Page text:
Atlanta gave Onyemata $35 million over three years, including $24.5 million guaranteed. They’ll pay him nearly 50% of the contract’s value in the first year of the contract. This is money that could have been spent better elsewhere.

Grade: D

Kaden Elliss Gives Atlanta Another Ex-Saint Defender

Like Onyemata, Kaden Elliss spent multiple years with Nielsen in New Orleans, where he was used in a variety of roles, including inside and outside linebacker and defensive end.

“I didn’t really want to go somewhere I’d be put into a box,” Elliss said. “[I can] do multiple things that I think allow me to impact a game in a more dominant way. So, knowing that I was going to [be reunited] with coach Nielsen, and knowing how he has coached defense, and how he has coached me personally the last four years was a huge factor.”

MORE: NFL Free Agency Tracker 2023

Elliss broke out in his first season with a full-time role, managing seven sacks in 11 starts. He’s an ascending player, and while it was a mild surprise that he received more money than more established linebackers like Germaine Pratt and T.J. Edwards, Elliss is the type of player the Falcons should be taking chances on.

Grade: B

Jonnu Smith Will Try To Revitalize His Career With Falcons

Elliss and Onyemata aren’t the only new Falcons who came to Atlanta thanks to a coaching connection. The Falcons also acquired Jonnu Smith from the New England Patriots, hoping that the tight end’s relationship with Arthur Smith — who coached him with the Tennessee Titans — will help him overcome a disastrous two-year stint in New England.

“[He’s] just a wonderful, wonderful human being,” Smith said of his new coach. “It’s an honor to be playing with him. Art believed in me for all of my NFL career. It’s a blessing to be reunited with him — a guy who knows how to take advantage of my abilities … I’m just grateful.”

The Falcons gave up just a seventh-round pick to acquire Smith, whom they signed to a new two-year, $15 million contract with $8.5 million guaranteed. At that price, it was well worth it for Atlanta to see if Smith can regain the explosiveness he displayed over his final two seasons in Tennessee.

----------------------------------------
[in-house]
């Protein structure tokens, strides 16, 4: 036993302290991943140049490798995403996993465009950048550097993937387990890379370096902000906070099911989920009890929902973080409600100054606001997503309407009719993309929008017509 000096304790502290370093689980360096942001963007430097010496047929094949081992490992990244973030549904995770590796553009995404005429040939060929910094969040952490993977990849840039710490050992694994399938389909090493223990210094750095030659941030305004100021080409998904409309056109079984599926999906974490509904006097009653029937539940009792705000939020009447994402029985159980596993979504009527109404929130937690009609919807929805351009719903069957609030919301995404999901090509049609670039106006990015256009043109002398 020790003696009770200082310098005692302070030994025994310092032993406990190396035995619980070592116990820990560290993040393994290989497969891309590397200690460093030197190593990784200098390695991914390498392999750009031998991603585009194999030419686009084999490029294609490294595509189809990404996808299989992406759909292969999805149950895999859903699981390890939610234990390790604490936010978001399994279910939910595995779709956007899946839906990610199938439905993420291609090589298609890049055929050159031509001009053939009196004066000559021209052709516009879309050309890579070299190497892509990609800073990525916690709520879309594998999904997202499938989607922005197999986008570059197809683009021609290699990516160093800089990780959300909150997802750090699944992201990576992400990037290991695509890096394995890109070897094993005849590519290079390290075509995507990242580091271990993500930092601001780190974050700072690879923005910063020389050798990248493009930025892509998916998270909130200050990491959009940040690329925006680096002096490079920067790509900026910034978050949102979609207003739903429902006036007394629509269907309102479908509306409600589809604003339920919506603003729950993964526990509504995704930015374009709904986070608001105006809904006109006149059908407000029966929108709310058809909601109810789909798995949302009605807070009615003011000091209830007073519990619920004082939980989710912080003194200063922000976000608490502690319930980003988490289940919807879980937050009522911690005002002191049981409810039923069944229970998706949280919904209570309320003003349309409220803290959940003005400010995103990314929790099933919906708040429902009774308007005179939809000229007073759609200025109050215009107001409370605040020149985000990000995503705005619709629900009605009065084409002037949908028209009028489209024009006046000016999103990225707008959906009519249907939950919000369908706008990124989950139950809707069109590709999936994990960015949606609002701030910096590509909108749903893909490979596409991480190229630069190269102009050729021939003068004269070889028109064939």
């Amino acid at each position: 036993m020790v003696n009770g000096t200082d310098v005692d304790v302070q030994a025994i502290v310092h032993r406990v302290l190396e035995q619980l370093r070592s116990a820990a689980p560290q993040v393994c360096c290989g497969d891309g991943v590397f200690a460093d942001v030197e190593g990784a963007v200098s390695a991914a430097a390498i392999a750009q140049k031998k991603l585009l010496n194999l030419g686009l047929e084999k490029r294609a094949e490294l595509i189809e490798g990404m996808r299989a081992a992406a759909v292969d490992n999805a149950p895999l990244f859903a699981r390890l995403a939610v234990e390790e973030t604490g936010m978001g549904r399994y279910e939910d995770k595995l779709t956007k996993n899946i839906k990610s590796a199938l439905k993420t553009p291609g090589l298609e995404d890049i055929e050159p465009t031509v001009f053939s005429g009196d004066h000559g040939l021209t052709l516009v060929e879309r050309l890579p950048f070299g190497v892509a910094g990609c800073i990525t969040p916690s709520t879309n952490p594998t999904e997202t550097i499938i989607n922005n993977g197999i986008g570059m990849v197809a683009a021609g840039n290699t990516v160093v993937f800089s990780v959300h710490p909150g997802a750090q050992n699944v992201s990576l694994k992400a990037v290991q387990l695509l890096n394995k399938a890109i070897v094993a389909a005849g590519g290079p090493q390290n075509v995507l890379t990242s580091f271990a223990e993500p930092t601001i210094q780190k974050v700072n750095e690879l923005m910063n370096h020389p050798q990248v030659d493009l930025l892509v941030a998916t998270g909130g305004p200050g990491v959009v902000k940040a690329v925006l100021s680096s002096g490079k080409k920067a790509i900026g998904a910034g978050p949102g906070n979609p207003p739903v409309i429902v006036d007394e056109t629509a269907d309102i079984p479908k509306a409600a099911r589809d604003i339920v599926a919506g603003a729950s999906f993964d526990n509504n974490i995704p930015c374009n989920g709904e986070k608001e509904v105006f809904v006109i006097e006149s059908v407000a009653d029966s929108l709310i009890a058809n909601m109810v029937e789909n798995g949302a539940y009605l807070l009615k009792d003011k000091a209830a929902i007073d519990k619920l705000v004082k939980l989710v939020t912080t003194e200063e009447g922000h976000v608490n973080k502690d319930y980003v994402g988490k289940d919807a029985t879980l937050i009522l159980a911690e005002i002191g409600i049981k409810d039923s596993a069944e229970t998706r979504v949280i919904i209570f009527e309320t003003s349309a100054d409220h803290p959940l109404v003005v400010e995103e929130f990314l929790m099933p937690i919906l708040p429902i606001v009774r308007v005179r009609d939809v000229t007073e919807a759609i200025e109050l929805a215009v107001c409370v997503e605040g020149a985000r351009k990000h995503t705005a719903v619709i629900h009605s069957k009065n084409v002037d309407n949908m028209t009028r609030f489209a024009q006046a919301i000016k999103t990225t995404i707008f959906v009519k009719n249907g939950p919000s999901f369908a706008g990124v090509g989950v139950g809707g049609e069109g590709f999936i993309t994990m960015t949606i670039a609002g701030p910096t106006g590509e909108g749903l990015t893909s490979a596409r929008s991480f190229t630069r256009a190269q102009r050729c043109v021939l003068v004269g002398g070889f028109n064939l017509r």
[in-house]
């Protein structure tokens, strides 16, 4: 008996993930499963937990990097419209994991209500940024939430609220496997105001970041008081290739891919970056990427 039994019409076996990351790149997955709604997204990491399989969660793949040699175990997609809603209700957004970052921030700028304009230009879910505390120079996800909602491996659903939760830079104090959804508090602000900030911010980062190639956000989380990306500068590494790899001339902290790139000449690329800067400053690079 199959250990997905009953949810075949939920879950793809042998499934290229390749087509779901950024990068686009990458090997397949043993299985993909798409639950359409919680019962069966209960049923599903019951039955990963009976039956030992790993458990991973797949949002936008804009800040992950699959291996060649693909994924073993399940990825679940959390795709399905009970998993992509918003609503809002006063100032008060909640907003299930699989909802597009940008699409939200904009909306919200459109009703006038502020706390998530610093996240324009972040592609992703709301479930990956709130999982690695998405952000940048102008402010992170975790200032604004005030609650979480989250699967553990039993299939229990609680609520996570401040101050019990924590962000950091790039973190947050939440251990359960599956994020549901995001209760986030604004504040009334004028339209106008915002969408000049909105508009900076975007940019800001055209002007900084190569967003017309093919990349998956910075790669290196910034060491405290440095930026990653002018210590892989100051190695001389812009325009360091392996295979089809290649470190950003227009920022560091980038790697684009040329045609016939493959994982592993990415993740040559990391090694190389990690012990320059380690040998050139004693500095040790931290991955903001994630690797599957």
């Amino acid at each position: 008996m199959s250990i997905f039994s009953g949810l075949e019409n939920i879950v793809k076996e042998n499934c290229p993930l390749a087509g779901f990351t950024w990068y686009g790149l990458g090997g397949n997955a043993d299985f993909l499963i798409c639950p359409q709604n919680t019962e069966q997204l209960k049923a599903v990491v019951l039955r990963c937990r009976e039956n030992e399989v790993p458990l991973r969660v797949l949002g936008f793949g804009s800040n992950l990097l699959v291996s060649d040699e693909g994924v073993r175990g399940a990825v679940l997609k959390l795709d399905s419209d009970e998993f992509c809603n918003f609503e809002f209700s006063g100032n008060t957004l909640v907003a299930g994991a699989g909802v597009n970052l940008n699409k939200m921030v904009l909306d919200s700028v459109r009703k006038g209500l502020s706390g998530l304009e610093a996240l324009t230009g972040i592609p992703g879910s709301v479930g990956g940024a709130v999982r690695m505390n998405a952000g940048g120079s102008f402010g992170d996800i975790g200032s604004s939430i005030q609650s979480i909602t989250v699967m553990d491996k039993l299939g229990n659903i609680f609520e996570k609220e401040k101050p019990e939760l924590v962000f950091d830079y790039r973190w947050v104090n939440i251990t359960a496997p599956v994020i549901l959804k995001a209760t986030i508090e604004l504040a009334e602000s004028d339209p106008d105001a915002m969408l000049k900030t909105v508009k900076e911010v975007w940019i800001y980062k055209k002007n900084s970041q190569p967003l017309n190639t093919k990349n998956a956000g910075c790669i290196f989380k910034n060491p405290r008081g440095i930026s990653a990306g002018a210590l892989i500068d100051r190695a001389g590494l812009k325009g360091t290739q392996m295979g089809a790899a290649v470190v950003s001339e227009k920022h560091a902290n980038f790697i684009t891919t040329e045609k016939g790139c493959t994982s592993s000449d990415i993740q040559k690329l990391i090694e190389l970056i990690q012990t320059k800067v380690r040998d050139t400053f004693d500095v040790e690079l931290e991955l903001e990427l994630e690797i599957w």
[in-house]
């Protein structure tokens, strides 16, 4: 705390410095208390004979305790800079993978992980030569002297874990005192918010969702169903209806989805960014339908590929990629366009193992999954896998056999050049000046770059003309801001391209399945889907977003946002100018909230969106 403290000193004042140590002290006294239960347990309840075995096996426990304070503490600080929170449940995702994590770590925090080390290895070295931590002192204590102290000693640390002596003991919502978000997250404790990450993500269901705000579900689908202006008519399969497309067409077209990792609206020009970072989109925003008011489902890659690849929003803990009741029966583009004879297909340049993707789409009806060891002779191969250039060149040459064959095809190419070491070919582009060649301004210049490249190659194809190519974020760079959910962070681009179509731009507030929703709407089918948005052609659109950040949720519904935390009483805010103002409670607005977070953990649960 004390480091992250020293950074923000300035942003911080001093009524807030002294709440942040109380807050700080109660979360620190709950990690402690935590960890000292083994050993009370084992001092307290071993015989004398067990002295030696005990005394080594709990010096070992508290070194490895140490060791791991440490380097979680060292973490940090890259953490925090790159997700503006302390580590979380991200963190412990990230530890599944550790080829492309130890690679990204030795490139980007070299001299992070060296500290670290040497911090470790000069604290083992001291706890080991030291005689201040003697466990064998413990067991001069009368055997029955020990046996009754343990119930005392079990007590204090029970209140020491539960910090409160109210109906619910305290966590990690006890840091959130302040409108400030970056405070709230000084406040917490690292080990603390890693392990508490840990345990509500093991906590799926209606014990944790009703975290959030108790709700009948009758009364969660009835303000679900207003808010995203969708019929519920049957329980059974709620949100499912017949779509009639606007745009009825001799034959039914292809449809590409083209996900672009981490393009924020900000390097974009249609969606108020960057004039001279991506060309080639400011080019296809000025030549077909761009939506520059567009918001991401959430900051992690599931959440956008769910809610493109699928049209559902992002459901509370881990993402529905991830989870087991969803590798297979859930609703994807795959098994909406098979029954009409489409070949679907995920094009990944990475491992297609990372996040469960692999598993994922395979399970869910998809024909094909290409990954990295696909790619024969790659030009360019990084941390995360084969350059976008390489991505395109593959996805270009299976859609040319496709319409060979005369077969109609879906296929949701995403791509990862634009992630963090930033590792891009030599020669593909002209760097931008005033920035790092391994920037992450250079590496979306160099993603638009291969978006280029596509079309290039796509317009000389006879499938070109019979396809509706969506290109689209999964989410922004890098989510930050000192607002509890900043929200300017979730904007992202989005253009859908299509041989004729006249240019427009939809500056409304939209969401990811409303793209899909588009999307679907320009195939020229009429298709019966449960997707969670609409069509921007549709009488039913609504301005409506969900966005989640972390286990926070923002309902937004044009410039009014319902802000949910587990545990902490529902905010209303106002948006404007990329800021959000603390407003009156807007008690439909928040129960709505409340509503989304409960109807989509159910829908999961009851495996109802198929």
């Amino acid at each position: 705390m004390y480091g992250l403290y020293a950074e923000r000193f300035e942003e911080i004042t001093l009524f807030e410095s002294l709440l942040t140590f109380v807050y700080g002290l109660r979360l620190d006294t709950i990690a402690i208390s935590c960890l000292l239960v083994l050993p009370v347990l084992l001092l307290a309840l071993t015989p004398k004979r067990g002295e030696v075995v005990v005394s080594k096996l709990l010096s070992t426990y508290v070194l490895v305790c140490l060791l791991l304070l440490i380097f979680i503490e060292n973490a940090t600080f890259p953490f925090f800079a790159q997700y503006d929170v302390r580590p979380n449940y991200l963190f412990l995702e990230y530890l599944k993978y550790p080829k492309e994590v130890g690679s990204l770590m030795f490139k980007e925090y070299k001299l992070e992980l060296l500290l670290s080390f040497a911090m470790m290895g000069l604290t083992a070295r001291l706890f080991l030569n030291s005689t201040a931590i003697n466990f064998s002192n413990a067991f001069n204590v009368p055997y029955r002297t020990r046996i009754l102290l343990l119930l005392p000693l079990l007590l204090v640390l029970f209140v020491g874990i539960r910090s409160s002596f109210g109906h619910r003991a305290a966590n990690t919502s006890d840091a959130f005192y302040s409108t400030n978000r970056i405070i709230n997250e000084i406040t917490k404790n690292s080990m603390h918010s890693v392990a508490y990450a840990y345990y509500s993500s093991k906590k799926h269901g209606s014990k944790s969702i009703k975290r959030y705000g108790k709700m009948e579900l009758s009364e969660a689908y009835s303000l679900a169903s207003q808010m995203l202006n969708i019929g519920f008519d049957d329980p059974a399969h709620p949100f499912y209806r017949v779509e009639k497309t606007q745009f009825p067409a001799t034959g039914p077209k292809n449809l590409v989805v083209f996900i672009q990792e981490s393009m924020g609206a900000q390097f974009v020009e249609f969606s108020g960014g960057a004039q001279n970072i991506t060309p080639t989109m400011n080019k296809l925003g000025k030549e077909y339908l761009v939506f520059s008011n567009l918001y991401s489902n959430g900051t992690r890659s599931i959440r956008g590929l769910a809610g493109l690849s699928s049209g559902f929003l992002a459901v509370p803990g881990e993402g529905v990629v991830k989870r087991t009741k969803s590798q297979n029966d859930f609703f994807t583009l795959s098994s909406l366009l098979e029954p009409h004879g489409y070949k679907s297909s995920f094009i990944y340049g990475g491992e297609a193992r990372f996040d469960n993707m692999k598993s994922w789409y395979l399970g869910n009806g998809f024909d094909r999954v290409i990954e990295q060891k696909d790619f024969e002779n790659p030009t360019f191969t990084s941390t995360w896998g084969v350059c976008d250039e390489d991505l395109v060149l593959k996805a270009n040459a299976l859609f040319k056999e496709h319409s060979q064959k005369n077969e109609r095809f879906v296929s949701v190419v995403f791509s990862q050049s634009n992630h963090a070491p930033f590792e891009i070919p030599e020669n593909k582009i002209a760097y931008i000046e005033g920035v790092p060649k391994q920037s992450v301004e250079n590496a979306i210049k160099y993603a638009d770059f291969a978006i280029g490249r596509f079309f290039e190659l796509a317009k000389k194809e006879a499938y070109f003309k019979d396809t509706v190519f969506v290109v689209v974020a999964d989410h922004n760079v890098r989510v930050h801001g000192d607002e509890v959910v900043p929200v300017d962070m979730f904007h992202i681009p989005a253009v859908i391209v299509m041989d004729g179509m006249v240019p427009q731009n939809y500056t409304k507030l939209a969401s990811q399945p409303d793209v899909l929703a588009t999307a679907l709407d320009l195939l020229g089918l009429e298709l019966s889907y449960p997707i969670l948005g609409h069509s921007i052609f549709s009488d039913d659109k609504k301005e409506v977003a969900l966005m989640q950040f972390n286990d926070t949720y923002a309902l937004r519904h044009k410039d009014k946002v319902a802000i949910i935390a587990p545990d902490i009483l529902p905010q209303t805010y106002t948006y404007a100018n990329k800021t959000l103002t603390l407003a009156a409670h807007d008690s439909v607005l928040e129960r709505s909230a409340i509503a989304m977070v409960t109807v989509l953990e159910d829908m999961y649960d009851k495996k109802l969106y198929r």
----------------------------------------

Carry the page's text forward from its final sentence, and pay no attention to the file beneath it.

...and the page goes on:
Grade: C+

Falcons Replace Marcus Mariota With Taylor Heinicke

Taylor Heinicke probably isn’t the perfect scheme fit that Marcus Mariota was in Atlanta, but he’ll likely make up for any deficiencies with his attitude. While Mariota left the Falcons after being demoted in 2022, Heinicke was well-respected in Washington’s locker room and has already said he wants to be the “best backup” possible to Ridder.

Heinicke’s $7 million annual salary comes in at the top of the backup quarterback market, just behind Jacoby Brissett and Mitchell Trubisky. It’s difficult to say he isn’t worth that total, as Heinicke played well in 26 starts for the Commanders over the past two years. Atlanta probably doesn’t want to see Heinicke under center in 2023, but if he has to play, the Falcons can be sure he’s up to the task.

Grade: B-

Lorenzo Carter Re-Signs at an Affordable Rate

The Falcons signed Lorenzo Carter for $3.5 million last offseason and, following a productive campaign, brought him back for two years at $4.5 million each. The deal is essentially structured as a one-year, $5.25 million pact with a team option for the 2024 campaign.

MORE: 2023 NFL Free Agency Best Contracts

That’s an excellent value for Carter, who set new career highs with 17 starts and 81% playtime in 2022. Carter won’t suddenly become a star in his sixth NFL campaign, but he’s a productive player at a premium position. He’s penciled in as a starter, but he could give up snaps to promising young edge rushers like Arnold Ebiketie or DeAngelo Malone as the season progresses.

Grade: B+

Mack Hollins is Atlanta’s No. 2 WR (For Now)

Mack Hollins nearly equaled his career receiving yardage total by posting 690 yards for the Las Vegas Raiders in 2022. To be fair, 158 of those yards came in a single game, but the fact that he was able to earn 90 targets in the Raiders’ offense is still impressive.

For the Falcons, Hollins’ ability as a blocker is perhaps even more important than his receiving production. At 6-foot-4, 220 pounds, Hollins is more than willing to get involved in the run game. Given that Atlanta ran the ball more than any team in the league except the Chicago Bears, Hollins is a perfect fit, especially at only $2.5 million.

Grade: B